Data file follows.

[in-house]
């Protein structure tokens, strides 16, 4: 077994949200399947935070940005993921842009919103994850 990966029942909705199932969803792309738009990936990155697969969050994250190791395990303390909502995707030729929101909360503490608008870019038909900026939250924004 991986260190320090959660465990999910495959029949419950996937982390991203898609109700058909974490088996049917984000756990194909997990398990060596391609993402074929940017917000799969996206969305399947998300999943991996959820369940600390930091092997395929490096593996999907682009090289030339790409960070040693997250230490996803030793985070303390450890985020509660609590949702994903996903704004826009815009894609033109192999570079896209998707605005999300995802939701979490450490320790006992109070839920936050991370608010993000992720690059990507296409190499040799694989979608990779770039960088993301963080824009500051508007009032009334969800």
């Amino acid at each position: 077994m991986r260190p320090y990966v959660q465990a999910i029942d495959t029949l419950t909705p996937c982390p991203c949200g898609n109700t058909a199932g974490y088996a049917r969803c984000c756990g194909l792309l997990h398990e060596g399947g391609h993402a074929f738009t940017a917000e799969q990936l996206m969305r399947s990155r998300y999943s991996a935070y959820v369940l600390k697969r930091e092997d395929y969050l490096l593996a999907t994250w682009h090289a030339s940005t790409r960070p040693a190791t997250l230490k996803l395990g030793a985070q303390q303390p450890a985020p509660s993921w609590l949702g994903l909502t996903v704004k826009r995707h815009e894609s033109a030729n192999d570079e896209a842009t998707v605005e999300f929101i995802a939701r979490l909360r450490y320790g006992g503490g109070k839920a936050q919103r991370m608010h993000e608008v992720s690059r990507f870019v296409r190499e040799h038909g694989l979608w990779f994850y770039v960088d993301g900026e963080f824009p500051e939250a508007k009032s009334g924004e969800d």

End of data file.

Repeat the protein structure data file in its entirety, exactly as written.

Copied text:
[in-house]
């Protein structure tokens, strides 16, 4: 077994949200399947935070940005993921842009919103994850 990966029942909705199932969803792309738009990936990155697969969050994250190791395990303390909502995707030729929101909360503490608008870019038909900026939250924004 991986260190320090959660465990999910495959029949419950996937982390991203898609109700058909974490088996049917984000756990194909997990398990060596391609993402074929940017917000799969996206969305399947998300999943991996959820369940600390930091092997395929490096593996999907682009090289030339790409960070040693997250230490996803030793985070303390450890985020509660609590949702994903996903704004826009815009894609033109192999570079896209998707605005999300995802939701979490450490320790006992109070839920936050991370608010993000992720690059990507296409190499040799694989979608990779770039960088993301963080824009500051508007009032009334969800």
């Amino acid at each position: 077994m991986r260190p320090y990966v959660q465990a999910i029942d495959t029949l419950t909705p996937c982390p991203c949200g898609n109700t058909a199932g974490y088996a049917r969803c984000c756990g194909l792309l997990h398990e060596g399947g391609h993402a074929f738009t940017a917000e799969q990936l996206m969305r399947s990155r998300y999943s991996a935070y959820v369940l600390k697969r930091e092997d395929y969050l490096l593996a999907t994250w682009h090289a030339s940005t790409r960070p040693a190791t997250l230490k996803l395990g030793a985070q303390q303390p450890a985020p509660s993921w609590l949702g994903l909502t996903v704004k826009r995707h815009e894609s033109a030729n192999d570079e896209a842009t998707v605005e999300f929101i995802a939701r979490l909360r450490y320790g006992g503490g109070k839920a936050q919103r991370m608010h993000e608008v992720s690059r990507f870019v296409r190499e040799h038909g694989l979608w990779f994850y770039v960088d993301g900026e963080f824009p500051e939250a508007k009032s009334g924004e969800d």